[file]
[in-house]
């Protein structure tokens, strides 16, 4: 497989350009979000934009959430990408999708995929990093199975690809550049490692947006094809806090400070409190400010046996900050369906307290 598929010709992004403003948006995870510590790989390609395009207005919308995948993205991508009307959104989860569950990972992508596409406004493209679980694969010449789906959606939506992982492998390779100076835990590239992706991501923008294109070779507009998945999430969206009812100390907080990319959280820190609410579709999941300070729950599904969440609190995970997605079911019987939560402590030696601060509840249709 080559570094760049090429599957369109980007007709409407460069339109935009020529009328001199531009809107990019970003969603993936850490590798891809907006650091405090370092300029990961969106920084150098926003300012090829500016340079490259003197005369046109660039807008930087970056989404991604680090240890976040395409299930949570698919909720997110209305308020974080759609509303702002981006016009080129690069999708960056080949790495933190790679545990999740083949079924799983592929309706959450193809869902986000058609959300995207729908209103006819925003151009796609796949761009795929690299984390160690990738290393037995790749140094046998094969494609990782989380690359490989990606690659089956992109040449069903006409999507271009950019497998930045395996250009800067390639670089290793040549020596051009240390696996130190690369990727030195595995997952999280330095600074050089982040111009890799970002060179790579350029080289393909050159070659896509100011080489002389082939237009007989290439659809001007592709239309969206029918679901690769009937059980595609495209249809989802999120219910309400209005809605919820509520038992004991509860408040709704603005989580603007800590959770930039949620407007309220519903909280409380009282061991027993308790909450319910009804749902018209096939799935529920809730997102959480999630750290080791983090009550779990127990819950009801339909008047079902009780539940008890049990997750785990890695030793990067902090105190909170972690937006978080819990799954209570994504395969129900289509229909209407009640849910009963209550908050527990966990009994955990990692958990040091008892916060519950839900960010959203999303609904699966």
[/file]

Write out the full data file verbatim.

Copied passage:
[in-house]
């Protein structure tokens, strides 16, 4: 497989350009979000934009959430990408999708995929990093199975690809550049490692947006094809806090400070409190400010046996900050369906307290 598929010709992004403003948006995870510590790989390609395009207005919308995948993205991508009307959104989860569950990972992508596409406004493209679980694969010449789906959606939506992982492998390779100076835990590239992706991501923008294109070779507009998945999430969206009812100390907080990319959280820190609410579709999941300070729950599904969440609190995970997605079911019987939560402590030696601060509840249709 080559570094760049090429599957369109980007007709409407460069339109935009020529009328001199531009809107990019970003969603993936850490590798891809907006650091405090370092300029990961969106920084150098926003300012090829500016340079490259003197005369046109660039807008930087970056989404991604680090240890976040395409299930949570698919909720997110209305308020974080759609509303702002981006016009080129690069999708960056080949790495933190790679545990999740083949079924799983592929309706959450193809869902986000058609959300995207729908209103006819925003151009796609796949761009795929690299984390160690990738290393037995790749140094046998094969494609990782989380690359490989990606690659089956992109040449069903006409999507271009950019497998930045395996250009800067390639670089290793040549020596051009240390696996130190690369990727030195595995997952999280330095600074050089982040111009890799970002060179790579350029080289393909050159070659896509100011080489002389082939237009007989290439659809001007592709239309969206029918679901690769009937059980595609495209249809989802999120219910309400209005809605919820509520038992004991509860408040709704603005989580603007800590959770930039949620407007309220519903909280409380009282061991027993308790909450319910009804749902018209096939799935529920809730997102959480999630750290080791983090009550779990127990819950009801339909008047079902009780539940008890049990997750785990890695030793990067902090105190909170972690937006978080819990799954209570994504395969129900289509229909209407009640849910009963209550908050527990966990009994955990990692958990040091008892916060519950839900960010959203999303609904699966």